Giammattei is a trained physician appointed head of the Guatemalan Prison System in 2006.

That same year, he led a controversial operation to take control of the Pavon Prison, which had been run by prisoners for a decade. Seven prisoners died during the security surveillance war.

Giammattei was among eight people accused of the incident and after spending 10 months in prison before the trial he was released for lack of evidence.

He came fourth in the 2015 election.

He says that if he is elected, he will build "a well-patterned wall" to keep the Guatemalans from migrating to the United States.

To reduce the difference between the rich and the poor, he wants to attract more foreign investment to Guatemala by strengthening the protection granted to private property.

Caption

Roberto Arzú is the son of former Guatemalan president Álvaro Arzú.

Roberto Arzú: "Make Guate Great"

The 49-year-old conservative businessman wants to follow his late father Álvaro's footsteps, which guided Guatemala from 1996 to 2000.

Roberto Arzú has never had a public office but practiced one of Guatemala's most successful football teams. He has had a number of companies ranging from sports centers to shopping centers.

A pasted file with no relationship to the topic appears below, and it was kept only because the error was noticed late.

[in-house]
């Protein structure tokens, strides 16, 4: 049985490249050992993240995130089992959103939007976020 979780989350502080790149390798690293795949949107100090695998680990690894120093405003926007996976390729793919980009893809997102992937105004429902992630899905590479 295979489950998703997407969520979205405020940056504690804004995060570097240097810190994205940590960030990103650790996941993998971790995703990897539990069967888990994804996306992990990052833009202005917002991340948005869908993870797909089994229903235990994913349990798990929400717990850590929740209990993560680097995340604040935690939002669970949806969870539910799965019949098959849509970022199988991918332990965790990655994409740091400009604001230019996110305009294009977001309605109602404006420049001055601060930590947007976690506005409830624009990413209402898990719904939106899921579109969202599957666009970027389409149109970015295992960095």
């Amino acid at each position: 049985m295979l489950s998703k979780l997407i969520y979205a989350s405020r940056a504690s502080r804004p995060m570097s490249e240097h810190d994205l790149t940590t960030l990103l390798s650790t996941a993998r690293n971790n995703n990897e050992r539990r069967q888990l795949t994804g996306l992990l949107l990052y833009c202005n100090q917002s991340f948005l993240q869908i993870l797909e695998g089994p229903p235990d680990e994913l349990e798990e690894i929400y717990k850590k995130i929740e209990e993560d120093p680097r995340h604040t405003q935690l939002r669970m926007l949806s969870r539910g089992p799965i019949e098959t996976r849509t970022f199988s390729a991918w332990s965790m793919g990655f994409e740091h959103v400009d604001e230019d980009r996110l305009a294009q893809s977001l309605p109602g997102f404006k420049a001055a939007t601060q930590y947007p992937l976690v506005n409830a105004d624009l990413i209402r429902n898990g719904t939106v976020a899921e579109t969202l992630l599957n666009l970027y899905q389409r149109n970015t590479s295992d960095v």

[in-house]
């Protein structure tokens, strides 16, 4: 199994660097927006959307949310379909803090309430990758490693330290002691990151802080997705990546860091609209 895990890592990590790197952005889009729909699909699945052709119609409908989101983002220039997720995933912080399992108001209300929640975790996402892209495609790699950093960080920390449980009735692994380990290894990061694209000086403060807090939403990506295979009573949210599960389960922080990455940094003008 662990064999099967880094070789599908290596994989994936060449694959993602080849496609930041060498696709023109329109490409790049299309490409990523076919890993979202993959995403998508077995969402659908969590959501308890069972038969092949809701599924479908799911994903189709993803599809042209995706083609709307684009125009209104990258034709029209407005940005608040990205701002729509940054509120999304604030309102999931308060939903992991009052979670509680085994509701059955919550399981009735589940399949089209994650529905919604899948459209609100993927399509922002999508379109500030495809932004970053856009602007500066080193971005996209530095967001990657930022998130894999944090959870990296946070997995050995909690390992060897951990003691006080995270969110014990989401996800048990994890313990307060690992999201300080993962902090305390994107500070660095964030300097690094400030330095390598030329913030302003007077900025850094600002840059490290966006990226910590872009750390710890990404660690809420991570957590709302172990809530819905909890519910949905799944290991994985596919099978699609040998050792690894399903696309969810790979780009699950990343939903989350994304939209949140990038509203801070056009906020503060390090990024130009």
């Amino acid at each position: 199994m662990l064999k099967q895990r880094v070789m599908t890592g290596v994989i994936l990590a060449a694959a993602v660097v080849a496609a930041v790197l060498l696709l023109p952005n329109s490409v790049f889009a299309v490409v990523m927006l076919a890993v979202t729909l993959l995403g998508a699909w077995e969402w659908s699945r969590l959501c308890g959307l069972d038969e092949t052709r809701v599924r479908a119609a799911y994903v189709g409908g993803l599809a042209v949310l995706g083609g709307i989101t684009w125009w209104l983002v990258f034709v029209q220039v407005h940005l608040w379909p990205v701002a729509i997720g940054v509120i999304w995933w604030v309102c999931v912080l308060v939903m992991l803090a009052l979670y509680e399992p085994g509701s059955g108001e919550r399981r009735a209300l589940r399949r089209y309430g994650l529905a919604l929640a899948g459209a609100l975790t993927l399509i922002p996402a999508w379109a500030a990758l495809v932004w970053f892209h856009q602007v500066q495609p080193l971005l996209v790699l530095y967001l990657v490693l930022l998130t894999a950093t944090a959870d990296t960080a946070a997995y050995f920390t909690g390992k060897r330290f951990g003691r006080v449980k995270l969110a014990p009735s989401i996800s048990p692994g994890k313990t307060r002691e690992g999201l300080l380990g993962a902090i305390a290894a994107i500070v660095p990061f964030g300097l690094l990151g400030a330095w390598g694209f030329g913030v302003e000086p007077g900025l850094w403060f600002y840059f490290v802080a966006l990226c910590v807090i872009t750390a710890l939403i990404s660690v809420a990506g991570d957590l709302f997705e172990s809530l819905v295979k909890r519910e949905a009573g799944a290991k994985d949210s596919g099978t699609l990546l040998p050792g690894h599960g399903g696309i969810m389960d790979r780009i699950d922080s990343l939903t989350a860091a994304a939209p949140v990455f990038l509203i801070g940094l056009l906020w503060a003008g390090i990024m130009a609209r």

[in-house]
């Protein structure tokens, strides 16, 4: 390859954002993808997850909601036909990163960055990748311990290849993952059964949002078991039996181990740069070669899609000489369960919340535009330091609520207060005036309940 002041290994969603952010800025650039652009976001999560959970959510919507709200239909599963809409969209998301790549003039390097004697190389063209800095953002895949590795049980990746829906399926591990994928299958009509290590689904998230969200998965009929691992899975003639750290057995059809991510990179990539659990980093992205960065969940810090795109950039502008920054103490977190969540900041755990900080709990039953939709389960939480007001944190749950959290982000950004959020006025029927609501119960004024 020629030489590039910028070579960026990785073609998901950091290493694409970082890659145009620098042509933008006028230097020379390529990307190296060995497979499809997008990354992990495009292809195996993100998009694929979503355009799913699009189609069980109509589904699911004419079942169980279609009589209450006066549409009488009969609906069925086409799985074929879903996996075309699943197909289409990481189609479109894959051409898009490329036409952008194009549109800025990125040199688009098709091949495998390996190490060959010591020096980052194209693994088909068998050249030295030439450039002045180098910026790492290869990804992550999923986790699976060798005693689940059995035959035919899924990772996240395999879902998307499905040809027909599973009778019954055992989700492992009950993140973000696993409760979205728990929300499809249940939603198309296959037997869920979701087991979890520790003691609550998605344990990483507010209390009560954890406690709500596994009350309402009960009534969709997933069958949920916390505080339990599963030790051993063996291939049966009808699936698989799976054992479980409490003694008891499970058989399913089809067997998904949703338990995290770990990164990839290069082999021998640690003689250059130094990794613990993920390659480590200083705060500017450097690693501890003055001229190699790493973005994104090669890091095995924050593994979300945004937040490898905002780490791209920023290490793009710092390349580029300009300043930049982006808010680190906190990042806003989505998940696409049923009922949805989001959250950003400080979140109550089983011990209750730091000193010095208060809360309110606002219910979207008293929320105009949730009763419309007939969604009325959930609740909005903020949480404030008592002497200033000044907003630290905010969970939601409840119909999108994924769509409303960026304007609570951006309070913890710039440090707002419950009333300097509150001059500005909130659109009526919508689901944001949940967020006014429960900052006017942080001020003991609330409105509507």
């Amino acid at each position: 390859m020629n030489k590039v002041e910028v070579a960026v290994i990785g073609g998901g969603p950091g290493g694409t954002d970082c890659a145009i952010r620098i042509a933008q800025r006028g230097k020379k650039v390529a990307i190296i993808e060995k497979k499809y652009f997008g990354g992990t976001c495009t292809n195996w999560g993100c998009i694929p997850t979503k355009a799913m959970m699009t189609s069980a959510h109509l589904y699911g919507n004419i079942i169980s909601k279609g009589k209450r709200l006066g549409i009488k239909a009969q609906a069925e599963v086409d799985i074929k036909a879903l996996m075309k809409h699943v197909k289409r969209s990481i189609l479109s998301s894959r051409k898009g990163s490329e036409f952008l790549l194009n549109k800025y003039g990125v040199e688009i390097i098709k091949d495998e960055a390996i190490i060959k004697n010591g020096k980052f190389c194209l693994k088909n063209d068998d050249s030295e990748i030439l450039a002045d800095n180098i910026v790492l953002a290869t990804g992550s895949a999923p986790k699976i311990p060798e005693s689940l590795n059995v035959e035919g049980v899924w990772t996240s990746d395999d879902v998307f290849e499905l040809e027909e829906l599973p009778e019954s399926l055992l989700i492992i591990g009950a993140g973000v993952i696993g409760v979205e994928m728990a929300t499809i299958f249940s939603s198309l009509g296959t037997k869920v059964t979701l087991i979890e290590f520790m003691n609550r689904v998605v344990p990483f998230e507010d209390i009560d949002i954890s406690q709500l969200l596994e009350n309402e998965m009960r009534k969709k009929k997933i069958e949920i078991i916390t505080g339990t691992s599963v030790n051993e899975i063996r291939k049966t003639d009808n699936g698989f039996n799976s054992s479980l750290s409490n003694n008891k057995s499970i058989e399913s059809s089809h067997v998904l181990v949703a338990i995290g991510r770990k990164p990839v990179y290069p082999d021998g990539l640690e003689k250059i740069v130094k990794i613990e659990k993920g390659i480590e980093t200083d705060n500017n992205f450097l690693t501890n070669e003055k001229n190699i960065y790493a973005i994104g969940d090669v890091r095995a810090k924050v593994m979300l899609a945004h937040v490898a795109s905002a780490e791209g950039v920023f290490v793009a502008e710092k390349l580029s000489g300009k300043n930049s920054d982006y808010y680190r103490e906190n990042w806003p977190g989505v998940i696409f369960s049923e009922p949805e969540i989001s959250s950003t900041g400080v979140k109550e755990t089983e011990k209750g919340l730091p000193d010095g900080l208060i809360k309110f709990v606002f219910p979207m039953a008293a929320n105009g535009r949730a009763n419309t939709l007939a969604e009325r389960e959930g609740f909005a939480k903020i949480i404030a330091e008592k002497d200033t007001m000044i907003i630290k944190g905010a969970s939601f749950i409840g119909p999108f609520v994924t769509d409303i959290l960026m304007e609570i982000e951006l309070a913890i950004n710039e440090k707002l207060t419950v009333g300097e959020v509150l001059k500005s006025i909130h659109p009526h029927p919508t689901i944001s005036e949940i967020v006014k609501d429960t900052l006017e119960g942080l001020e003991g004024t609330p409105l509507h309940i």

The outgoing president, Jimmy Morales, named him ambassador with a special mission to promote trade between Guatemala and South America.

He stands for a coalition consisting of the parties PAN and Podemos. His motto has been "Make Guate Great!" by using the abbreviated word for Guatemala and imitating US President Trumps campaign slogan.

He has invested mainly on security issues and says that he will crack himself in crime.

A Florida judge has ordered his arrest over an outstanding debt he owes to the Miami-based political campaign strategist JJ Rendón. Arzú says that he never signed an agreement with Rendón and is therefore not responsible for payment violations.

What are the main issues?

The election was overshadowed by the Constitutional Court's decision to wear Thelma Aldana, who had led the investigations and Zury Ríos from running.

Polls suggests that many voters are undefined and the election result is therefore difficult to predict.

The Guatemalans have told polls that their biggest concern is government corruption.

Four years after large-scale anti-corruption protests forced President Otto Pérez Molina to resign, many Guatemalans did not feel that enough had been done by Jimmy Morale's government to fight corruption.

Mr Morales caused outrage when he tried to kick the UN-backed anti-corruption commission out of Guatemala when he investigated him for alleged corruption.

The most explicit supporter of the Commission, known as CICIG with its Spanish initials, has been Thelma Aldana, who, as Guatemala's law firm, has worked closely with it. Before she was blocked, she said she would strengthen CICIG and make the government more efficient and transparent.

On the other hand, Arzú has been openly critical of CICIG and accused it of "breaking national sovereignty" and Giammattei said he was against the commission because "justice must be from Guatemalan, Guatemalan, of Guatemalan".